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# Geometry & shapes

From investigating 2D and 3D shapes to exploring maps and angles, geometry is one of the most practical areas of learning that you can support at home.

Before we move into how you can support your child at home, our simple glossary of key words will give you a clear understanding of the vocabulary your child will be using at school.

## Maths glossary

Use these quick links or explore our education glossary for simple definitions and examples of mathematical terms.

• 2D (or ‘two-dimensional’) shapes are flat shapes. They have length and width but no thickness.
• 3D (or ‘three-dimensional’) shapes are solid shapes. They have length, width, and height.
• Coordinates are two numbers or letters that describe a position on maps, graphs, and charts.
• A Polygon is any 2D shape with straight sides. Triangles, squares, and rectangles are types of polygon.
• Something is symmetrical if one half is exactly the same as the other half but the opposite way round.

Search our education glossary

You don’t need to be an expert to support your child with maths! Here are four simple but effective ways to help your child develop their understanding of geometry.

### 1. Speak ‘shape language’

Look for shapes in the world around you and help your child to use accurate mathematical language to describe them in terms of their properties. For example:

It has six faces.

It has twelve edges.

It has eight corners (or vertices).

It has right angles.

It has two lines of symmetry.

### 2. Make a treasure map

Help your child to draw a map of your house or garden on a coordinate grid. Take turns to hide ‘treasure’ around the house and give each other coordinates from the map as clues for the position of hidden objects. You can find a treasure map to help you here.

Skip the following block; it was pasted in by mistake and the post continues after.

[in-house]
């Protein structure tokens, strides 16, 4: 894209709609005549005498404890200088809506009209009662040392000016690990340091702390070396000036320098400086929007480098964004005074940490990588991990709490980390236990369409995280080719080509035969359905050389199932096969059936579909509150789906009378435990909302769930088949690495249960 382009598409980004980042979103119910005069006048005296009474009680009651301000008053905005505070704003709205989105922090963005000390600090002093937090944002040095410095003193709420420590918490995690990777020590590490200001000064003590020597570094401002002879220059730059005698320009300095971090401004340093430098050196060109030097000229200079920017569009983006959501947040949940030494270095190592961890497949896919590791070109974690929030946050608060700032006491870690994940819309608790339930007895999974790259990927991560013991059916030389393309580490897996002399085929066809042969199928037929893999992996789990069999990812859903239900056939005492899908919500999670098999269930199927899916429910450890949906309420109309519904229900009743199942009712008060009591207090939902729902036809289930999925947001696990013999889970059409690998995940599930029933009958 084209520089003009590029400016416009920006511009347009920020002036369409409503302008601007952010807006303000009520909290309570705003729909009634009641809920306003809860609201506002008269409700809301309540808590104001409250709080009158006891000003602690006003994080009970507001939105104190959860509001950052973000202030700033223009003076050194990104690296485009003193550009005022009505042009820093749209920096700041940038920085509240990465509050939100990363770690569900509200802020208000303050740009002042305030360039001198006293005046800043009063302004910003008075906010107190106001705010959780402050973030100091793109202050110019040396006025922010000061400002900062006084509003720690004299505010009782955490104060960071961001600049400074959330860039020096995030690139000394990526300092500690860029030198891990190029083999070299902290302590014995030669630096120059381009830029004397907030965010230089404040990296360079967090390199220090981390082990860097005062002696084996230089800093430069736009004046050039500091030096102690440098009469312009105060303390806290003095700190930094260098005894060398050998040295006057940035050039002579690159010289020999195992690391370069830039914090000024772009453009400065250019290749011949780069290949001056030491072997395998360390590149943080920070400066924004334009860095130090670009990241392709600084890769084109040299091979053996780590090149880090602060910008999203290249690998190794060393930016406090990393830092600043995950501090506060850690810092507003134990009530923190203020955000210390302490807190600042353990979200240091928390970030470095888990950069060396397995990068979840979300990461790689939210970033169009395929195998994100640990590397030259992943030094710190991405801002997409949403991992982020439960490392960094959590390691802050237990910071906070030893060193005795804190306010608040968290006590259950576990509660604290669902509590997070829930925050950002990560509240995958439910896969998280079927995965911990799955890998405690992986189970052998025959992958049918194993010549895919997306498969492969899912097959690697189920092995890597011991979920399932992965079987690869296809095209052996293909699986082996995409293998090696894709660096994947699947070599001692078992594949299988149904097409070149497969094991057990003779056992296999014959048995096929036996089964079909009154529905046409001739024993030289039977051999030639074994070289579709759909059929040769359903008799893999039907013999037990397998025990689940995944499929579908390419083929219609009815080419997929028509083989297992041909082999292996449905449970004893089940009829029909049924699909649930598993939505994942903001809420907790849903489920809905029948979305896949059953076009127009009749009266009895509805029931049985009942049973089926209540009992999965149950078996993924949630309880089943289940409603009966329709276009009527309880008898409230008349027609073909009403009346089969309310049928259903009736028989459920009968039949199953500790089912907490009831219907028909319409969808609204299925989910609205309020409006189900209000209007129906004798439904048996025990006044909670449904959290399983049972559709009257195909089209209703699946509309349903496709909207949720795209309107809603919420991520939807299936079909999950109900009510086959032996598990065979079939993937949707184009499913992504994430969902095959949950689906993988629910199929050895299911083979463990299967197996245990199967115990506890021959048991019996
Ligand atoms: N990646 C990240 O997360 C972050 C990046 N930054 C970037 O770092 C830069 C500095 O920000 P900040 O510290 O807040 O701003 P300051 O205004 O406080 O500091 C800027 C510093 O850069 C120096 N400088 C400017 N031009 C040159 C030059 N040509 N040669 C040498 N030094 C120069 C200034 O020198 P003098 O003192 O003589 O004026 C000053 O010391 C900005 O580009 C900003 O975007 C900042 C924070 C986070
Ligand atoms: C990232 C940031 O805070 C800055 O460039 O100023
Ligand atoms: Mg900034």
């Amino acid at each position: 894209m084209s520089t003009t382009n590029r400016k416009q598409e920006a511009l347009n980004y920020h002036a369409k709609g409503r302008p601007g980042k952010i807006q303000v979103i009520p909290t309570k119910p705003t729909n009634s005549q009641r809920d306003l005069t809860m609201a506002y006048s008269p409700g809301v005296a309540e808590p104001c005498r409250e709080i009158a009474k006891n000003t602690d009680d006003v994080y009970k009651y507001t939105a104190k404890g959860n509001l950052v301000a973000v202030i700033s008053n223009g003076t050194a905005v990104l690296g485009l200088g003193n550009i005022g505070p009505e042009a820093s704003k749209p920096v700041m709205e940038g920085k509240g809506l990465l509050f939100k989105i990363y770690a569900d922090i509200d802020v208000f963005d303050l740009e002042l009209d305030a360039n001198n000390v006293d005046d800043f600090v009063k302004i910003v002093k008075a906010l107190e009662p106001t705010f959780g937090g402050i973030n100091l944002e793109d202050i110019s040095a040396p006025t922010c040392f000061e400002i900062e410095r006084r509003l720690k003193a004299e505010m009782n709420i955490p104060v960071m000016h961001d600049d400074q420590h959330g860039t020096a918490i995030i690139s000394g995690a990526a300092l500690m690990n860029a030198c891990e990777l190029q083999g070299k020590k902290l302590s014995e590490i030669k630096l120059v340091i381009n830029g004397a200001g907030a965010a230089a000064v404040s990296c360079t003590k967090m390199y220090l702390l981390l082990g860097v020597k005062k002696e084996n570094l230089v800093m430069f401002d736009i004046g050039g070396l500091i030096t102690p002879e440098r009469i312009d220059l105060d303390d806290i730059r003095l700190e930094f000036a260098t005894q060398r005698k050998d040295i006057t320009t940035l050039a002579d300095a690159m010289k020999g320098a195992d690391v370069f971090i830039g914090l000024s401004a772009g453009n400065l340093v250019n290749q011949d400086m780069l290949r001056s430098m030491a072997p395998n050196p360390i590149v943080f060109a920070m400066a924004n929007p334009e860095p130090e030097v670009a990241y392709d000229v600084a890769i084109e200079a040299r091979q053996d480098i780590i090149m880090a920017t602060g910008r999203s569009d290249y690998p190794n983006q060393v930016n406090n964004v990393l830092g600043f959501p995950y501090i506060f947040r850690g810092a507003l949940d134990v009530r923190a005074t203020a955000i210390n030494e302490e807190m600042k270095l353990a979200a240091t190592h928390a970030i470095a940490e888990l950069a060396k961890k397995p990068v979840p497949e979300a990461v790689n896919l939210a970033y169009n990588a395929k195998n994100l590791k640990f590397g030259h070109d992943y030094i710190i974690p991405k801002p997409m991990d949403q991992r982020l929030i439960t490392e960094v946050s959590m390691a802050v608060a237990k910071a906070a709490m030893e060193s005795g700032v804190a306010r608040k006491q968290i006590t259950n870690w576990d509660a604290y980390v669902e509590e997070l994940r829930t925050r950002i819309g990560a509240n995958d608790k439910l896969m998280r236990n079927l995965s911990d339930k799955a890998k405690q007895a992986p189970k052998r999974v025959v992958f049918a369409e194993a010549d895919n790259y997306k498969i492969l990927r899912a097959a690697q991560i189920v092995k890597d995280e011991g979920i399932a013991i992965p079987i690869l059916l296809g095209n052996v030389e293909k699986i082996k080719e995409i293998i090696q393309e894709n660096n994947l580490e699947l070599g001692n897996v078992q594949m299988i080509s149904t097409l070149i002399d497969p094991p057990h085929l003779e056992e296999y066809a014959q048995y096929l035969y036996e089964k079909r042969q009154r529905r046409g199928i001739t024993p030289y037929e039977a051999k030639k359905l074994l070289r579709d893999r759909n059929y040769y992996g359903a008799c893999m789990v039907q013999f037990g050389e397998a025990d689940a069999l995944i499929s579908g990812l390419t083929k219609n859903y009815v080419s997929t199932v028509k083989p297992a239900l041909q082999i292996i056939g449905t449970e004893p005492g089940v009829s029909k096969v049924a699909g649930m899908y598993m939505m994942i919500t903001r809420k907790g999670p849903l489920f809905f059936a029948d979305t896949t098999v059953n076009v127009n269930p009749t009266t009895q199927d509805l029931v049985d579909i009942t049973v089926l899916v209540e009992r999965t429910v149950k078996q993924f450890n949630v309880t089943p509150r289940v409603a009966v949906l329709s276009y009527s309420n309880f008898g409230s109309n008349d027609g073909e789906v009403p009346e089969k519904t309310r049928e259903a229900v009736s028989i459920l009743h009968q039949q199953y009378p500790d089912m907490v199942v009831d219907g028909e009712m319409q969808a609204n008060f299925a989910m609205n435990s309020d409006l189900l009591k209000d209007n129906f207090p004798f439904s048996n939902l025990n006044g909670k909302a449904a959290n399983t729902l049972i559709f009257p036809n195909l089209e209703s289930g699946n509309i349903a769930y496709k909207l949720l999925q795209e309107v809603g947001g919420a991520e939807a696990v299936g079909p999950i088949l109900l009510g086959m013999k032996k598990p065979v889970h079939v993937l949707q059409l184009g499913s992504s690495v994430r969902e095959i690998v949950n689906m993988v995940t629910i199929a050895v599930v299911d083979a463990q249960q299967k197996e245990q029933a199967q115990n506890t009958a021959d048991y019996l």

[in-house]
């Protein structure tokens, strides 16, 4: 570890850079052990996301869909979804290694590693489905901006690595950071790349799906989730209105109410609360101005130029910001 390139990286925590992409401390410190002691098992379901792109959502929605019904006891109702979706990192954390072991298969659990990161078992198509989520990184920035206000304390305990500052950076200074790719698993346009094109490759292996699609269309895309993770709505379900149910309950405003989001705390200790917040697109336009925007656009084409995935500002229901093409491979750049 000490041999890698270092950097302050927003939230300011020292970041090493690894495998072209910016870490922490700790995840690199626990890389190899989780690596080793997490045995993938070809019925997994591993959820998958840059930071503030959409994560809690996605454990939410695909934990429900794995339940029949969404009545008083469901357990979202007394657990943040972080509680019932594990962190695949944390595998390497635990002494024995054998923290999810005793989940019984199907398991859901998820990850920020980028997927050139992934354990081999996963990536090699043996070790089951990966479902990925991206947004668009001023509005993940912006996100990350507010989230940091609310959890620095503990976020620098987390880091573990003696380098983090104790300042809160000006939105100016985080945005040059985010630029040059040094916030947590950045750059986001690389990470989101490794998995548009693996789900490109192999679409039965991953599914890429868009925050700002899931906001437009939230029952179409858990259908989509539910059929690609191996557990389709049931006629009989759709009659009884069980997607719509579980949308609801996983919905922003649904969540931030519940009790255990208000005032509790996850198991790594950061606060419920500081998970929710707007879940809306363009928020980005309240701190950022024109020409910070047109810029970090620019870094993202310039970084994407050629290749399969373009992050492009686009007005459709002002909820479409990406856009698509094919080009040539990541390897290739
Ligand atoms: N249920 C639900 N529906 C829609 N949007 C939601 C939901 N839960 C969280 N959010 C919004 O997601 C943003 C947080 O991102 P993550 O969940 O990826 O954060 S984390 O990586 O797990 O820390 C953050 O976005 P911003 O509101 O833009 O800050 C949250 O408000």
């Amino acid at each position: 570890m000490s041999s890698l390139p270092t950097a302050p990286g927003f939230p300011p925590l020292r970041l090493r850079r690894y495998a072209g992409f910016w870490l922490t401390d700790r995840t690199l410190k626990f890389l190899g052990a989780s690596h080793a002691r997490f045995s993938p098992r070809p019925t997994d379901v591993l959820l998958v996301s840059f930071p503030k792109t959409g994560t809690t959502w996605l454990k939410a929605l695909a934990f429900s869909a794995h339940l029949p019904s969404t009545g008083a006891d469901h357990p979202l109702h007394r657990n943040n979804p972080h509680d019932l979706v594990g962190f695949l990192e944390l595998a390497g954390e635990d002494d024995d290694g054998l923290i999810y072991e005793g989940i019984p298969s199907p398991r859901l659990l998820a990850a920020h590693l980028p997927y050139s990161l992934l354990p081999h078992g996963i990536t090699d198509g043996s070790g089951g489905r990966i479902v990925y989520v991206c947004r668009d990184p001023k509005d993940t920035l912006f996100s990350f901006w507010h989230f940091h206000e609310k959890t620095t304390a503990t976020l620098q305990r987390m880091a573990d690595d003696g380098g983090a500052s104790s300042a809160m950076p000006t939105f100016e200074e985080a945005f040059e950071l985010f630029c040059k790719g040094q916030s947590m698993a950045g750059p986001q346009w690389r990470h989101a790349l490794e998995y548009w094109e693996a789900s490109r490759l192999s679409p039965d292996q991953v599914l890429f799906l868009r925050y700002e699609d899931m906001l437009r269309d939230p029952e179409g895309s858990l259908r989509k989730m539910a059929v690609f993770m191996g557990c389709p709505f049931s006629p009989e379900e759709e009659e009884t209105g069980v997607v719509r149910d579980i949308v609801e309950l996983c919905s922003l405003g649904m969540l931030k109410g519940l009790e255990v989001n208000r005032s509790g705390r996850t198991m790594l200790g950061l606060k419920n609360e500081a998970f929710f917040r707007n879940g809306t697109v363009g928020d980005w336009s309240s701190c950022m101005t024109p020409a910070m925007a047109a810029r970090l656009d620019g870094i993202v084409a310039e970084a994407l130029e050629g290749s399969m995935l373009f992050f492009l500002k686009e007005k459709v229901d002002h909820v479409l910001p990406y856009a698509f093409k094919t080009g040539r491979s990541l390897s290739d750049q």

### 3. Play guessing games

Imagine a 2D or 3D shape. Can your child guess which shape you are thinking of by asking questions about its properties? Can they draw or make it from modelling dough just from your description? Can they identify shapes by touch alone?

### 4. What’s in the bag?

Using a simple plastic bag, place various 3D objects from around the house into the bag and take it in turns to describe them by their 3D properties. Perhaps you can award points if you or your child is able to describe the shape by using the correct vocabulary. You can use our maths glossary to help.

### Want more?

To help your child’s learning further, you may want to watch some of the videos included within our dedicated maths library. If you’re looking for more ideas to support learning at home, head over to our maths blog to explore articles full of top tips and fun activities.

## What your child will learn at school

#### Geometry in Year 1 (age 5–6)

In Year 1, children will be expected to be able to identify simple flat (2D) and solid (3D) shapes and use mathematical vocabulary to describe position, direction, and movement. This includes:

• recognising and naming common 2D shapes, such as circles, triangles, rectangles, and squares
• recognising and naming common 3D shapes, such as spheres, pyramids, cones, cuboids, and cubes
• describing whole, half, quarter, and three-quarter turns.

#### Geometry in Year 2 (age 6–7)

In Year 2, children will be expected to be able to compare and sort common 2D and 3D shapes and everyday objects and continue patterns of shapes. This includes:

• describing 2D shapes (including number of sides and lines of symmetry)
• describing 3D shapes (including number of faces, edges, and vertices)
• describing turns using clockwise, anti-clockwise, and right angles.

#### Geometry in Year 3 (age 7–8)

In Year 3, children will be expected to use accurate mathematical language to describe a wider range of symmetrical and non-symmetrical shapes. This includes:

• drawing 2D shapes and making 3D shapes
• identifying angles greater or less than a right angle
• identifying horizontal, vertical, parallel, and perpendicular lines.

#### Geometry in Year 4 (age 8–9)

In Year 4, children will be expected to expand their knowledge of the properties of shapes, and they will be able to describe the position of shapes on a coordinate grid. This includes:

• comparing shapes such as quadrilaterals and triangles based on their properties and sizes
• drawing mirror images of shapes in lines of symmetry
• plotting points and describing how shapes move up/down/left/right on a coordinate grid.

#### Geometry in Year 5 (age 9–10)

In Year 5, children will be expected to be able to solve problems about shapes by reasoning using their knowledge of geometric properties. This includes:

• drawing and measuring angles in degrees
• finding missing angles at a point, on a line, and in rectangles
• describing translations and reflections of shapes on a four-quadrant coordinate grid.